Comment on Pulling by regex II
Download Code
Re: Pulling by regex II
by pg (Canon) on Dec 13, 2002 at 00:18 UTC
    • For the switch, use eq instead of ==. == operator is for comparing numbers, and eq is for comparing strings. Also better use a hash, instead of this switch, that makes your code more neat. Key for the hash would be 'Jan' etc, and value would be 0 etc.
    • For question 3, instead of array, use hash. The key for the hash is referer, and value is the counter.
      Thanks, eq works. Using == was a real newbie miss. I couldn't quite figure out how to use the hash.
Re: Pulling by regex II
by tadman (Prior) on Dec 13, 2002 at 00:56 UTC
    Just a few tricks. Don't use chained if statements when a hash will do:
    my %month = ( Jan => 0, Feb => 1, ... ); # ... $month = $month{$month}; # Could stand to use better names
    In many cases it's often better to make a big regex for the entire line. A fully-expanded line-matching regex can break out all the variables you need without any leftover material that needs to be stripped off with substitutions.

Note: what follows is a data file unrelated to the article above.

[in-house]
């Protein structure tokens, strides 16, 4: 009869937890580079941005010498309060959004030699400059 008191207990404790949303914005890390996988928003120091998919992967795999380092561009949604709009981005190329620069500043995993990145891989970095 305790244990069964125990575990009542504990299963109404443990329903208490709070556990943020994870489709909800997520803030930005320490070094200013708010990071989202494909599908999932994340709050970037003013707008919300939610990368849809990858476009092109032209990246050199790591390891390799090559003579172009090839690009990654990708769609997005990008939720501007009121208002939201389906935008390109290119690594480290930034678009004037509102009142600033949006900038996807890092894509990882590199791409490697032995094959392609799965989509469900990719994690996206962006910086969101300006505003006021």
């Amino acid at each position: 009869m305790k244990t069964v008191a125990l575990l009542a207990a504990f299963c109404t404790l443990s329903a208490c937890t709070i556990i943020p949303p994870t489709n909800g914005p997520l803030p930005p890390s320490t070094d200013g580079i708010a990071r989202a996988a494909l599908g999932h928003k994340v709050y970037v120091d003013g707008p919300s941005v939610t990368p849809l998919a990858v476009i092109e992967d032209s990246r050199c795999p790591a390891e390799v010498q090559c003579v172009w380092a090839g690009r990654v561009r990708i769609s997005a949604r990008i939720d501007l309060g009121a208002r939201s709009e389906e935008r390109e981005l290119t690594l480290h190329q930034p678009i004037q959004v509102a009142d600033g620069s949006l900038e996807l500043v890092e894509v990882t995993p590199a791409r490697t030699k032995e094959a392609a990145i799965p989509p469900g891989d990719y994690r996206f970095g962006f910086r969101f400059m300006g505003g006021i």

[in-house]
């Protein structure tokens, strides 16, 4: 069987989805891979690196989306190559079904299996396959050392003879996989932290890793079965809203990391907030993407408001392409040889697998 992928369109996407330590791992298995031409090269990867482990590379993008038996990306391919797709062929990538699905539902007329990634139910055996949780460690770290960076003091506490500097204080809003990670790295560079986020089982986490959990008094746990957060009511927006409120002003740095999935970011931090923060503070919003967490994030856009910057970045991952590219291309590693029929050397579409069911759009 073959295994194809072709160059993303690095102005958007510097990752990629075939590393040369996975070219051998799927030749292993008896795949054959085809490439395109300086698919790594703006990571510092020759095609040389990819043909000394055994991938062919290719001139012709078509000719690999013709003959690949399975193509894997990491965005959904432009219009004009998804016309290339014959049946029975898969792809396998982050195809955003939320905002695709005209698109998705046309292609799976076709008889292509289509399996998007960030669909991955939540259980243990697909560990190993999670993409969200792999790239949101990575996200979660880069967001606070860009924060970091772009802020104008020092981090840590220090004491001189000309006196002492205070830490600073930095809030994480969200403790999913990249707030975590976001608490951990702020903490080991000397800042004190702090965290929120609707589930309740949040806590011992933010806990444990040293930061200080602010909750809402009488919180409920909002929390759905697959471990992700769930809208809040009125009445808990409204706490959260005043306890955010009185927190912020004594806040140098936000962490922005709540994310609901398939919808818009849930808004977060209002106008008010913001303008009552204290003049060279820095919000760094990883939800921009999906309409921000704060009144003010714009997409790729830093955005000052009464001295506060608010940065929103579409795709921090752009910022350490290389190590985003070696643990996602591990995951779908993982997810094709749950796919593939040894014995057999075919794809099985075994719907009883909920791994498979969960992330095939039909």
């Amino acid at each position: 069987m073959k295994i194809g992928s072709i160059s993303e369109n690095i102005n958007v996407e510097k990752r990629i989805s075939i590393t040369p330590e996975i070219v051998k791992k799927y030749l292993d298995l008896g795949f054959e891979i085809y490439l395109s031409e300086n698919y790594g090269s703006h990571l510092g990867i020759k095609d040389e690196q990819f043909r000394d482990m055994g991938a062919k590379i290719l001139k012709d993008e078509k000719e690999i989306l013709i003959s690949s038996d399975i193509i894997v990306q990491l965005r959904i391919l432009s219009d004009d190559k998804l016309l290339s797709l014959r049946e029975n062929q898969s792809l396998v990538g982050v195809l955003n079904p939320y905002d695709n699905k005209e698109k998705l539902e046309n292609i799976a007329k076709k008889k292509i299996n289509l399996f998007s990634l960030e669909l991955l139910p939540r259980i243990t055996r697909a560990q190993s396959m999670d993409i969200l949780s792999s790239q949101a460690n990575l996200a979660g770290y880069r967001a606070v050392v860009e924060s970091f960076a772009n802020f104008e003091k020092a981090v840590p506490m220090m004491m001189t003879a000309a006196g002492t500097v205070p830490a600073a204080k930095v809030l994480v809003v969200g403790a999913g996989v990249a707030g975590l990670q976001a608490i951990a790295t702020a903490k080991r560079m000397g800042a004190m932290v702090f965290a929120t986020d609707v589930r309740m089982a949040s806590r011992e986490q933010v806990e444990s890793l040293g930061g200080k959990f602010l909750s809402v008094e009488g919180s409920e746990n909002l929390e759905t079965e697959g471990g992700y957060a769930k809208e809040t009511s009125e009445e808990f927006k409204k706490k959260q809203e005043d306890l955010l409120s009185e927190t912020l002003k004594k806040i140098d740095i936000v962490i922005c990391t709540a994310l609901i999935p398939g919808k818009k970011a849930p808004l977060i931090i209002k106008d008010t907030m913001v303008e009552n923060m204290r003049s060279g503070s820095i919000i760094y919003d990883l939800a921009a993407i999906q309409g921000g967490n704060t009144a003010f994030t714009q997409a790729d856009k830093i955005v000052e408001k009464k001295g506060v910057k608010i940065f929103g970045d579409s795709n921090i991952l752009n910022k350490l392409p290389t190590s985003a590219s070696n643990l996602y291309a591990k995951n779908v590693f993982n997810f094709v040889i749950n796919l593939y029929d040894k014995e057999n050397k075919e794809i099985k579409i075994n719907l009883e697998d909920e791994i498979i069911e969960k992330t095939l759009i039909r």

Alternatively, you could use something like Apache::ParseLog.

    Also, since you've left out the brackets on your open call, it doesn't actually error out when you expect it to. The correct way would be:
    open(LOGFILE, "datafile.html") || die "Can't open file";
    Further, you can actually iterate over the log file one line at a time instead of reading it all in:
    foreach my $log_line (<LOGFILE>) { # ... }
    By the way, that commented out #use strict; is scary. The reason you're getting errors is because you're not properly declaring your variables with my. For example:
    my $hour = param ("hour"); my $minute = param ("minute");
      Alternately, you could build a month => month_num hash with a one-line map statement ala:
      my %months = map { (qw/Jan Feb Mar Apr May Jun Jul Aug Sep Oct Nov Dec +/)[$_] => $_}(0..11);
      I like doing stuff like this because it saves you the possible typo(s) if you userstand how map works. I'm always looking for more efficient ways to do it, however. Can anyone think of any?

          --jb

        Why use an array and map and a hash. A string and index will do it.

        my $month_num = index( 'Jan Feb Mar Apr May Jun Jul Aug Sep Oct Nov De +c', $month_str)/4;

        Examine what is said, not who speaks.

      Thanks, I totally missed the error problem, thanks for pointing it out. Would going through the log one line at a time be more efficient?